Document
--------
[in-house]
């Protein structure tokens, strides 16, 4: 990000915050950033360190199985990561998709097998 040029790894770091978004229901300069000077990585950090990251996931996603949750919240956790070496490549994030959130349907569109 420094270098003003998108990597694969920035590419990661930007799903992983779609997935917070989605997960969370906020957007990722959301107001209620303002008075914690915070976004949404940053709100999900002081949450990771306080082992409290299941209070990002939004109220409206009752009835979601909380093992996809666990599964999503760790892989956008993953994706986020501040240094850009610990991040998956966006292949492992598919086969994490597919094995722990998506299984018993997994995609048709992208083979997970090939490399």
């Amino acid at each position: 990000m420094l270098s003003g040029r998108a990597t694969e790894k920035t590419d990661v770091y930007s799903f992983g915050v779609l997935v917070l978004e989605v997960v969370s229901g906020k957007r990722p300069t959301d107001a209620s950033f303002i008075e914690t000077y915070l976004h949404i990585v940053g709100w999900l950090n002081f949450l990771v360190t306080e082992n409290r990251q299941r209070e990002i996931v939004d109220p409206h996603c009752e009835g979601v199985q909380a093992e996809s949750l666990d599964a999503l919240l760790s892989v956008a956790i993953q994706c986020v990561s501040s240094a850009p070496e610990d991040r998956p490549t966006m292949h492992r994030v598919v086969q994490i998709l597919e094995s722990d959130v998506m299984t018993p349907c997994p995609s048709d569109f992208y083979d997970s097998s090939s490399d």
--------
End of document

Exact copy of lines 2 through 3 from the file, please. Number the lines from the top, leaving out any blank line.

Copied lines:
């Protein structure tokens, strides 16, 4: 990000915050950033360190199985990561998709097998 040029790894770091978004229901300069000077990585950090990251996931996603949750919240956790070496490549994030959130349907569109 420094270098003003998108990597694969920035590419990661930007799903992983779609997935917070989605997960969370906020957007990722959301107001209620303002008075914690915070976004949404940053709100999900002081949450990771306080082992409290299941209070990002939004109220409206009752009835979601909380093992996809666990599964999503760790892989956008993953994706986020501040240094850009610990991040998956966006292949492992598919086969994490597919094995722990998506299984018993997994995609048709992208083979997970090939490399």
């Amino acid at each position: 990000m420094l270098s003003g040029r998108a990597t694969e790894k920035t590419d990661v770091y930007s799903f992983g915050v779609l997935v917070l978004e989605v997960v969370s229901g906020k957007r990722p300069t959301d107001a209620s950033f303002i008075e914690t000077y915070l976004h949404i990585v940053g709100w999900l950090n002081f949450l990771v360190t306080e082992n409290r990251q299941r209070e990002i996931v939004d109220p409206h996603c009752e009835g979601v199985q909380a093992e996809s949750l666990d599964a999503l919240l760790s892989v956008a956790i993953q994706c986020v990561s501040s240094a850009p070496e610990d991040r998956p490549t966006m292949h492992r994030v598919v086969q994490i998709l597919e094995s722990d959130v998506m299984t018993p349907c997994p995609s048709d569109f992208y083979d997970s097998s090939s490399d």